On a recent trip to France, I fell in love with what might be called the Cinderella of French wine regions–Languedoc. While other areas such as Bordeaux, Burgundy, Champagne, and Rhone get a lot of attention and glory, Languedoc has done the heavy lifting—producing fully a third of France’s wine.
Languedoc sprawls across the south of France from Spain in the West to Provence in the East, and bellies-up against the Mediterranean on the South. Arguably, France’s oldest wine region, ancient Greeks and Romans planted vineyards in Lnaguedoc and its wines came to be prized by kings and queens, princes, and popes.
So if Languedoc has been so consequential to French wine, why has it been so late in gaining our attention on this side of the pond? (And it has been getting our attention–with about a two hundred percent increase in imports over the last five years.) The answer lies buried in history.
With the industrialization of Europe in the late 19th century and the rise of a middle class, demand for wine increased enormously. And because of the ideal growing conditions in Languedoc, growers ramped up production to cope with demand—essentially trading quality for quantity by shifting over to making bulk wine (vin de table). Nice for the thirsty masses in Paris but not so much for Languedoc’s historic reputation for great wine.
A hundred years later times have changed—and with it, peoples’ tastes. The public began to expect more than generic plonk from big coops, and that expectation opened the door for small growers to start making their own wines—wines with tradition and quality. A sort of wine renaissance came over Languedoc, and today it is treasure chest of regional varietals produced in authentic style.
Red varietals like grenache, syrah, mourvedre, cinsault, and carignan dominate and they are generally blended in some combination. The same reds are used to produce roses. France produces about a quarter of the world’s rose. Languedoc accounts for a third of that.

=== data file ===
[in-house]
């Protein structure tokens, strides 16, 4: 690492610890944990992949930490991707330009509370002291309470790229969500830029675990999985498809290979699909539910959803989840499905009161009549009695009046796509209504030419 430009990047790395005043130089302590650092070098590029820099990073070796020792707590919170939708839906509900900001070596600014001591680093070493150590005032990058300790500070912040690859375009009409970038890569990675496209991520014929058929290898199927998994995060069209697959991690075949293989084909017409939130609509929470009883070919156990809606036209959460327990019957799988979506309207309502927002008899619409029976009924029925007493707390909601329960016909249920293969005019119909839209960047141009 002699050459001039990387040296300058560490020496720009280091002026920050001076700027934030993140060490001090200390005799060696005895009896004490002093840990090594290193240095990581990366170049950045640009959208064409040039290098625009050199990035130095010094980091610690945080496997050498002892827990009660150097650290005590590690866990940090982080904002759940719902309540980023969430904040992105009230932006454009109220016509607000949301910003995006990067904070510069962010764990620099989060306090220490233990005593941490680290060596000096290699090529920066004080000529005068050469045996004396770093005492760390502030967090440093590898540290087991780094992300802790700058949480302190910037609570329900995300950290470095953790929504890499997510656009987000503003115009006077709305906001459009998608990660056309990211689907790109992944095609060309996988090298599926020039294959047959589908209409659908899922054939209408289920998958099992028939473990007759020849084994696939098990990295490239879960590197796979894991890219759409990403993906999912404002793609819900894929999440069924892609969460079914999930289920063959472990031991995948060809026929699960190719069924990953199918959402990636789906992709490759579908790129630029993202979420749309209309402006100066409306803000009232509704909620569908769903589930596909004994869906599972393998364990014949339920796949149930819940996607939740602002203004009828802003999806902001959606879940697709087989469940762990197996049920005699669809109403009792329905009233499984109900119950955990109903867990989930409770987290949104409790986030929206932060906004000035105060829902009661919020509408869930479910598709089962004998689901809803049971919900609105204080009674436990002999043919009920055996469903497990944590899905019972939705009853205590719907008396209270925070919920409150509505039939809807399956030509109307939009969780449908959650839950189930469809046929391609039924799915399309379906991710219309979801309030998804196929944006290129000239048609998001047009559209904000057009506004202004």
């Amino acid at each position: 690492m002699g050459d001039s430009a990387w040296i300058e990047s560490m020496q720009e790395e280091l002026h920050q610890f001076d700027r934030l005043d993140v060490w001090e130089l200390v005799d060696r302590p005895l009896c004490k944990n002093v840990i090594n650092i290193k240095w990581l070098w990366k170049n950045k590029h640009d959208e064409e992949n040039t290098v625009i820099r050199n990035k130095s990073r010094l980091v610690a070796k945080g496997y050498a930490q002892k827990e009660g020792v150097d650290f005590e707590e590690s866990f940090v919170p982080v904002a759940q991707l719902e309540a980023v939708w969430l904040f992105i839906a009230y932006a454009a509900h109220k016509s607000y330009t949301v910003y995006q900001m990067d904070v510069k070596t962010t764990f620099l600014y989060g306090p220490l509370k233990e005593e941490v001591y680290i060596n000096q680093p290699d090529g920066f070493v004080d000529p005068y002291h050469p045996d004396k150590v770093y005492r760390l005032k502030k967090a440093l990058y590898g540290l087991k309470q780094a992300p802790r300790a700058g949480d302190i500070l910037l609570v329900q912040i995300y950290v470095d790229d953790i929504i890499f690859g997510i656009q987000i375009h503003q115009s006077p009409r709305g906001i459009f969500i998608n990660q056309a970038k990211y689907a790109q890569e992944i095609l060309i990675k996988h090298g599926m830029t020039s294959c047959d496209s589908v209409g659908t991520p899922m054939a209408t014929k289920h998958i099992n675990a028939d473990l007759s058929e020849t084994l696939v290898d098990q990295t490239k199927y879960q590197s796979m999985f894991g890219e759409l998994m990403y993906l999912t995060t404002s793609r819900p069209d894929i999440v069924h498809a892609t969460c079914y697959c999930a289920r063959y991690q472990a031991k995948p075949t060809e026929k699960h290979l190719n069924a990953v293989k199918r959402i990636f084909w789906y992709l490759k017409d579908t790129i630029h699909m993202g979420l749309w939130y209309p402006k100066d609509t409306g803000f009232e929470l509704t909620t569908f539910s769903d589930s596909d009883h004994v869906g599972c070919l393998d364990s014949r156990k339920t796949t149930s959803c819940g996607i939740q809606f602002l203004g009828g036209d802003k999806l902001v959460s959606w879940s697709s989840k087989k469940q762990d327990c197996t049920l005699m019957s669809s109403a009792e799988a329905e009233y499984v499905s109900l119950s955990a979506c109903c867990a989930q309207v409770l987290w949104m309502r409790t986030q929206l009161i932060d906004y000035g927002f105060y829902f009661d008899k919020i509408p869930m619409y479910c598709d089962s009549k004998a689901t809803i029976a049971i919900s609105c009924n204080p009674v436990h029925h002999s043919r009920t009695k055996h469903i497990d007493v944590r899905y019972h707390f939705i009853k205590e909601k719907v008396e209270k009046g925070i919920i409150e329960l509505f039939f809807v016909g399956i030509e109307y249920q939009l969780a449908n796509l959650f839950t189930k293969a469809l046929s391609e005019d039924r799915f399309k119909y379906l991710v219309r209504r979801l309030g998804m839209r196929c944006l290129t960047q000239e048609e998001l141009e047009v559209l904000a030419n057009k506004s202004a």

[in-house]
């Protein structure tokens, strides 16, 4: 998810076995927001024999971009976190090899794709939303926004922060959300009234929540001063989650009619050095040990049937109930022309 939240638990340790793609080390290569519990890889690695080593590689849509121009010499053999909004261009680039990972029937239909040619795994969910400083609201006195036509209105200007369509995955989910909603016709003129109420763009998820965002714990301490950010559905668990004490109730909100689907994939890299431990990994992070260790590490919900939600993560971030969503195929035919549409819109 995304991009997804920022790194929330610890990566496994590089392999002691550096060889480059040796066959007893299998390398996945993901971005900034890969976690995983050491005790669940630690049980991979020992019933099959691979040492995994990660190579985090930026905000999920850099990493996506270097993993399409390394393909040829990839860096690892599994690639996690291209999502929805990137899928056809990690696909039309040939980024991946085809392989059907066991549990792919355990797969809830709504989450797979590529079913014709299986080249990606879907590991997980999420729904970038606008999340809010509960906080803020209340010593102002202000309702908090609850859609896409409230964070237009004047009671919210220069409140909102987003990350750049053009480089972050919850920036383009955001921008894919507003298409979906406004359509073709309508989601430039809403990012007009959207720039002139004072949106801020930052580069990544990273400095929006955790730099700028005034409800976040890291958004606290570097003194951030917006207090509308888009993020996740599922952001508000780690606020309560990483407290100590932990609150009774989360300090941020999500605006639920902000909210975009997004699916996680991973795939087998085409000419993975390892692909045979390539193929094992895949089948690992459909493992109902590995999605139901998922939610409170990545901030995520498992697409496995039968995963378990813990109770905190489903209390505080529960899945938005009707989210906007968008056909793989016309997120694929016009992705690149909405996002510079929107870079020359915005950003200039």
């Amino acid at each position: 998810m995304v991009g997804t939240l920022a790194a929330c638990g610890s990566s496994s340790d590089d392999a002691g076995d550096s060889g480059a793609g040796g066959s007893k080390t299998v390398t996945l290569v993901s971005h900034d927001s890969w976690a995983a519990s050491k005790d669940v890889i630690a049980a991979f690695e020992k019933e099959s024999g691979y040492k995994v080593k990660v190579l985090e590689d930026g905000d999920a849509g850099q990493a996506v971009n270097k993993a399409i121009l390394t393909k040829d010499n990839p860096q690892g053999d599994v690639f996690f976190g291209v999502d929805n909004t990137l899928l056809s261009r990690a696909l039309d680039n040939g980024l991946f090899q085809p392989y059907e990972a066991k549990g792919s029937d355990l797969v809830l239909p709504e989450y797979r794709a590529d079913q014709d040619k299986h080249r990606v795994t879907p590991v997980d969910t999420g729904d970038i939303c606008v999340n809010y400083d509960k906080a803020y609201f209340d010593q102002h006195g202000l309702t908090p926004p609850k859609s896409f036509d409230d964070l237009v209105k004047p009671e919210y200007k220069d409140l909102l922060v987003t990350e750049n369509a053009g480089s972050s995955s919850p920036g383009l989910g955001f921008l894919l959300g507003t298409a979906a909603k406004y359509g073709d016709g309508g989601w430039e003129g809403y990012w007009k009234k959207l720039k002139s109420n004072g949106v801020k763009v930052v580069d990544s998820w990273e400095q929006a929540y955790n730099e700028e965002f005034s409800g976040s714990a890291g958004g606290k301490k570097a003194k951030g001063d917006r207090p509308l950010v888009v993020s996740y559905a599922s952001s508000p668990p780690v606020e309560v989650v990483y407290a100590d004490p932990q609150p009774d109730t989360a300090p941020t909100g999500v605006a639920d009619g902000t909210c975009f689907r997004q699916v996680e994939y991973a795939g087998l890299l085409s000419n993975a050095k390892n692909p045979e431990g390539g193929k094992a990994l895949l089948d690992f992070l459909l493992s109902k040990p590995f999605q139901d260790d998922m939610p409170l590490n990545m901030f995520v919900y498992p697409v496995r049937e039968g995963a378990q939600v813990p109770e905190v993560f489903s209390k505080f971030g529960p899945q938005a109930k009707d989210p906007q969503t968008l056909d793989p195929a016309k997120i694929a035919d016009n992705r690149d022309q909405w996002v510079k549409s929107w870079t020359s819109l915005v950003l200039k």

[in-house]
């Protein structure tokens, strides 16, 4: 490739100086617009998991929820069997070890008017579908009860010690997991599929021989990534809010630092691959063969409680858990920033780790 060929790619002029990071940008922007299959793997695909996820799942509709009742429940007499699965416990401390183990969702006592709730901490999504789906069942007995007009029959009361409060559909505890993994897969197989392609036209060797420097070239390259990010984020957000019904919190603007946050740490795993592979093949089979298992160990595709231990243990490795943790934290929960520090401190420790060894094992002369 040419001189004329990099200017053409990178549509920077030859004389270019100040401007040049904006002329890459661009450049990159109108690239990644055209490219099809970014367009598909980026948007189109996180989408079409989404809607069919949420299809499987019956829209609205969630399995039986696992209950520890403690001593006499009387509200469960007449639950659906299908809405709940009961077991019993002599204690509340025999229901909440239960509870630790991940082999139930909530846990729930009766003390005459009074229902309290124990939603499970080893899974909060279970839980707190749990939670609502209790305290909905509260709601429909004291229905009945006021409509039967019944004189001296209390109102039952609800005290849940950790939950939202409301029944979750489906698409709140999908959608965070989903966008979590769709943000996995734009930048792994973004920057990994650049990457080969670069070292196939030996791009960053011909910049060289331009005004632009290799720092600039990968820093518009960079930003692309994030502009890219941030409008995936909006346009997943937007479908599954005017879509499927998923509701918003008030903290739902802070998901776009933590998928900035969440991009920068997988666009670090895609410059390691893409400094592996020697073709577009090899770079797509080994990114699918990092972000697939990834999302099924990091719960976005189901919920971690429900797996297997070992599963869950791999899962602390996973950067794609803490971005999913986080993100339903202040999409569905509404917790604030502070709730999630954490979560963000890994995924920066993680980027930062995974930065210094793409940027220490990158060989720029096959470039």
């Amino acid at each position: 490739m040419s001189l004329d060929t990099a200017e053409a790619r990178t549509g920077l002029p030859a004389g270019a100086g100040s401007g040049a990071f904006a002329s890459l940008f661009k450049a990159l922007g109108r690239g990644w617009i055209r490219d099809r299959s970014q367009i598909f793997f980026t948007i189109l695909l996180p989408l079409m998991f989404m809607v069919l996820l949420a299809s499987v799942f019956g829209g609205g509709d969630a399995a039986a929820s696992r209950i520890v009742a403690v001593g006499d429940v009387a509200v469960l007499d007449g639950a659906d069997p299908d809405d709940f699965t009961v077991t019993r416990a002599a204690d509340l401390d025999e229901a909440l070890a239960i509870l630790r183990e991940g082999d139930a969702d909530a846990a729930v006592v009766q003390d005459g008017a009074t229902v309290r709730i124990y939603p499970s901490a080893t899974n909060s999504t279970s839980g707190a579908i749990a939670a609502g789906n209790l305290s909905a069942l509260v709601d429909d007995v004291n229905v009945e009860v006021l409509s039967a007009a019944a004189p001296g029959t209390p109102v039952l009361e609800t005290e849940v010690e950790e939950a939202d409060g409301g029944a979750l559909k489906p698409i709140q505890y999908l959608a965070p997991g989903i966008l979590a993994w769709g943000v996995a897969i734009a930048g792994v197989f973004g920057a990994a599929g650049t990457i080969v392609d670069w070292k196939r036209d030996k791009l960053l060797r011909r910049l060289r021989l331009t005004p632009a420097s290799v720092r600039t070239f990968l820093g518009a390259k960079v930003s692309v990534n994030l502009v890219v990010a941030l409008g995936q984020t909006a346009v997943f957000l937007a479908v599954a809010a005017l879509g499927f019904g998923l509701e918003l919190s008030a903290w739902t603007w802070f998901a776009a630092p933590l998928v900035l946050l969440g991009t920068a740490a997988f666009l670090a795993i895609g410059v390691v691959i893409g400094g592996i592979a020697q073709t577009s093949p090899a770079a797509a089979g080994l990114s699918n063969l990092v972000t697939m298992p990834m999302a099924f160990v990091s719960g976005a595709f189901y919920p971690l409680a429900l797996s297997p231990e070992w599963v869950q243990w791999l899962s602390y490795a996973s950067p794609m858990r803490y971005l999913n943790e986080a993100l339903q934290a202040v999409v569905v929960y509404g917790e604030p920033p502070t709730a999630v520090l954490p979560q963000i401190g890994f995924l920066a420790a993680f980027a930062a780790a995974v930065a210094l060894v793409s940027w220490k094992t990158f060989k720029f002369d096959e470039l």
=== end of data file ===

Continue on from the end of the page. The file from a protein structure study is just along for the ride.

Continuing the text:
Whites include grenache blanc, marsanne, roussanne, piquepoul, and vermentino. The crisp acidity of many Languedoc whites make them ideal matches for the wonderful local seafood—especially the oysters and mussels lining the nearby coast. And as for sparkling wines, Languedoc was making bubbly a hundred years before the monks in Champagne—Mon Dieu!
Languedoc is still a Cinderella appellation—but today she has transformed herself into the belle of the ball.
Steve Prati, Franklin-based wine consultant
Four to Try
Le Jade Picpoul de Pinet, $12.00
90+ Rosé de Languedoc, $13.00
Domaine de Familenque, $15.00
Gerard Bertrand Tautavel red blend, $17.00
Mourvedre (aka mataro and monastrell) is a traditional red varietal in Languedoc—and many other parts of Europe. Generally used for blending—it is the “M” in “GSM” (Grenache/Syrah/Mourvedre.)
Mourvedre brings body and texture to the mix along with flavors of dark fruit, pepper, and smoke. The dark-skinned grapes are high in tannin so the juice is often given extra time barrel time for mellowing.
Mourvedre-based wines can vary greatly depending on where they are made—and they are made everywhere from Europe to Australia, to California. If you are a fan of big wines like cabernet sauvignon, there is a good chance that you will fall for this robust grape with so many names.